There is a lot to talk about in regards to Scott McCloud’s Understanding Comics, particularly in regards to the role of the reader in comics. From basically the outset, McCloud makes it clear that the role of the reader is far more active than what we might think of readers being, especially when it comes to comics, an art form that’s still so stigmatized that we, as a culture, have decided that comic that doesn’t have superheroes or fantasy is more aptly called a “graphic novel” (see: Maus, Guy Delisle’s Pyongyang, Persepolis or Citizen 13660, all comic books, but all frequently billed as graphic novels instead). It’s also interesting that McCloud shows how collaborative the efforts of comic books are between the artists/writers, but also the creators/consumers.
It’s curious to me that McCloud posits interpreting the icons, as he calls them, a job of the reader, mostly because it makes me wonder how much further we could go with that. If a writer writes a novel and their intent doesn’t match the message the readers understand from the writing, we label it a failure on their part. Could we say the same of comics, or because so much of it is left to the reader (interpreting the pictures, figuring out confusing sequences of panels, matching onomatopoeias with the sounds they’re meant to portray), is a failure of understanding, of authorial intent not meeting reader interpretation, a failure on the part of the reader? To a certain point, we could certainly say things like poorly composed panels, onomatopoeias being separated from their sounds or different organization of the typical understanding of how to read comics being a failure of the author to present their intent clearly, but what about things like readers not all seeing a human stand-in as human? What about different art forms/styles?
Is failure even the right word?
Beyond this, McCloud brings up one of my favourite things in all of writing: character’s standing in for the reader. On 36, he discusses the role of the cartoon, of simple drawings representing real-life humans as a place for the reader to step in and assume the role of the protagonist (or, I guess any character, though I think the protagonist is most often the one readers want to be), and how the more simplistic a drawing, the more people it represents.
When Twilight came out (bear with me here), one of the most common critiques of it was that the main character, Bella, was flat, was never described with any certainty and exhibited an extreme lack of personality, beliefs and goals (all valid critiques, in my opinion). However, it quickly became clear that this was Twilight’s (and a lot of Harlequin/Nicholas Sparks/what-have-you romances) strong point: by leaving Bella’s features and character so empty, it was much easier for the reader to get into the book, to take up the part of Bella and ~fall in love with Edward too~ (this was problematic in that the entire relationship is… unhealthy at best, but we won’t get into that). Comics, it would seem, have this same strong point. The more simplistic the comic, the more room for identity of the reader to take over. Perhaps this is part of the reason why comics have been so lasting, have connected with millions of people across the world since at least the beginning of D.C. in the late 1930s, though as McCloud shows, earlier too (though I’m not sure that this principle applies as neatly to Egyptian mural and art gallery paintings as characters in masks that don’t show their facial features).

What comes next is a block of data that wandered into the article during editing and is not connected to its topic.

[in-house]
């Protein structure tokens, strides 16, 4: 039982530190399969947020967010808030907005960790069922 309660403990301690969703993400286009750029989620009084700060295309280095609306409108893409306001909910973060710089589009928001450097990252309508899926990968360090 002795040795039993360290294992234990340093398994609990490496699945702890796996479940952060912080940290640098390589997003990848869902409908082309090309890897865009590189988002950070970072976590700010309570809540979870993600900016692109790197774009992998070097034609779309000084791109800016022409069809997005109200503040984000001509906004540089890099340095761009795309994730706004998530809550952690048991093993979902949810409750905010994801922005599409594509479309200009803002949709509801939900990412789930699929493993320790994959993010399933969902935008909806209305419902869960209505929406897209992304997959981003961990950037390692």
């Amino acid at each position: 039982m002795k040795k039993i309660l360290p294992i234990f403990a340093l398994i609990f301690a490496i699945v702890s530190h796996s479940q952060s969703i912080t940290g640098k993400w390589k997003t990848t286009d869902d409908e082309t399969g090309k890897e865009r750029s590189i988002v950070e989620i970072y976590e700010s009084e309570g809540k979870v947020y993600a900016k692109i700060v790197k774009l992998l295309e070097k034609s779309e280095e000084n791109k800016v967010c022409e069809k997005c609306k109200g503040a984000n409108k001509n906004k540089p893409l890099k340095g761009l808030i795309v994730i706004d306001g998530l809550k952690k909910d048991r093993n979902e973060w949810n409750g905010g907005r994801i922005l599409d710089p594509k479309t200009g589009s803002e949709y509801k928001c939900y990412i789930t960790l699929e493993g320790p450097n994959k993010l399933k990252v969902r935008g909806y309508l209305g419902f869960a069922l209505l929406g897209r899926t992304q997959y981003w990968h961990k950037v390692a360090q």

Two last things: McCloud states at one point that the confluence of story and art set forth by Jack Kirby may be drifting apart as America clamors for more realism in its comics. I don’t necessarily agree that this is happening anymore (though in the 90s? Marvel comics, at least, had a pretty ugly realistic-but-not-quite style, I agree). I present several examples: Webcomics, as a whole, tend to be pretty simplistic (somewhat to keep up with the demand for weekly comics from most readers and also because most webcomics are drawn, lined, inked, lettered, written, flatted and shaded all by one person).
But even in high-budget, full-team productions, comics are beginning to trend toward simplicity over realism: Matt Fraction and David Aja’s “Hawkeye” was drawn with a color palette of about four colors per issue and came out in 2012. Ryan North’s “Squirrel Girl” is all round lines and basic shading (sorry, you won’t find cross hatching there. Personally, I don’t miss it), and that’s still coming out. “Scott Pilgrim,” arguably one of the most popular comics in all of the mid-2000s, which spawned a movie, was black-and-white and nowhere near realistic, which is a major part of what made it fun. All of these that I’ve listed are ones that friends of mine who are just plain disinterested in most comics have read, and were wildly popular. I think the convergence of story and simpler form is coming back, and thank god for that. I can only take so much heavily shaded art and standard lettering before I get… maybe a little tired.
Last thing: I love the small details in this comic. McCloud, from the very beginning, establishes himself as an authority on comics, not from years of study or working in the industry (alone), but through the sheer amount of small details he throws in that show us he’s been a fan of comics for a long, long time. My favourite example of this is on page 2, bottom row, rightmost panel. On his comic, it says “The Really Old X-Men: by Stan & Jack.” He’s talking silver age, y’all. It’s not that important, or even that like, hidden, but I really appreciated it as someone who’s grown up with comics and loved them longer than I can remember.
Recommended reading: Matt Fraction’s Hawkeye (it’s free through ComiXology, which you can get a 30-day free trial of), The Oatmeal: When your house is burning down, you should brush your teeth, Hyperbole-and-a-half: Menace and/or The God of Cake, Guy Delisle’s Pyongchang: A Journey in North Korea